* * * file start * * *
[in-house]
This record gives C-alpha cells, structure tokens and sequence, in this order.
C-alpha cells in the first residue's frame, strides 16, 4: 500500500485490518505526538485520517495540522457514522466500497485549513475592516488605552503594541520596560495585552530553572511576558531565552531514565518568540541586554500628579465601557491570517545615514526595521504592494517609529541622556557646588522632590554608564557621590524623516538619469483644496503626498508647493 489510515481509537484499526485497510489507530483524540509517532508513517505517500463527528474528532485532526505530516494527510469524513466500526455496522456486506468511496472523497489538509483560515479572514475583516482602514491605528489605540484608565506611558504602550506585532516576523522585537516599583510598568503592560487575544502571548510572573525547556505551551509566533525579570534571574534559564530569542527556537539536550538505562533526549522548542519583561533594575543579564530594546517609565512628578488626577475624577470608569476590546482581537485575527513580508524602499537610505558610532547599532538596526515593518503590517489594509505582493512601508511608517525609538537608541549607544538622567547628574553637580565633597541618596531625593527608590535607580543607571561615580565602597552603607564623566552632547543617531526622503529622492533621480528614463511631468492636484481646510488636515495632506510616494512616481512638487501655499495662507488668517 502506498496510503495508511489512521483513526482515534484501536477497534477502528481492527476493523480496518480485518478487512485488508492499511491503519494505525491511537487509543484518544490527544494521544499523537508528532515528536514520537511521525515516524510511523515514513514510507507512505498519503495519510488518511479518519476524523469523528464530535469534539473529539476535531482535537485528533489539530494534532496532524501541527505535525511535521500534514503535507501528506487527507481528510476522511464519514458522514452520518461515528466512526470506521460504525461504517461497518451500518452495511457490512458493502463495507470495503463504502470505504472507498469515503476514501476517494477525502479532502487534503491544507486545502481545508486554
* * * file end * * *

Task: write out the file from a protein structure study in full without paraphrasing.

[in-house]
This record gives C-alpha cells, structure tokens and sequence, in this order.
C-alpha cells in the first residue's frame, strides 16, 4: 500500500485490518505526538485520517495540522457514522466500497485549513475592516488605552503594541520596560495585552530553572511576558531565552531514565518568540541586554500628579465601557491570517545615514526595521504592494517609529541622556557646588522632590554608564557621590524623516538619469483644496503626498508647493 489510515481509537484499526485497510489507530483524540509517532508513517505517500463527528474528532485532526505530516494527510469524513466500526455496522456486506468511496472523497489538509483560515479572514475583516482602514491605528489605540484608565506611558504602550506585532516576523522585537516599583510598568503592560487575544502571548510572573525547556505551551509566533525579570534571574534559564530569542527556537539536550538505562533526549522548542519583561533594575543579564530594546517609565512628578488626577475624577470608569476590546482581537485575527513580508524602499537610505558610532547599532538596526515593518503590517489594509505582493512601508511608517525609538537608541549607544538622567547628574553637580565633597541618596531625593527608590535607580543607571561615580565602597552603607564623566552632547543617531526622503529622492533621480528614463511631468492636484481646510488636515495632506510616494512616481512638487501655499495662507488668517 502506498496510503495508511489512521483513526482515534484501536477497534477502528481492527476493523480496518480485518478487512485488508492499511491503519494505525491511537487509543484518544490527544494521544499523537508528532515528536514520537511521525515516524510511523515514513514510507507512505498519503495519510488518511479518519476524523469523528464530535469534539473529539476535531482535537485528533489539530494534532496532524501541527505535525511535521500534514503535507501528506487527507481528510476522511464519514458522514452520518461515528466512526470506521460504525461504517461497518451500518452495511457490512458493502463495507470495503463504502470505504472507498469515503476514501476517494477525502479532502487534503491544507486545502481545508486554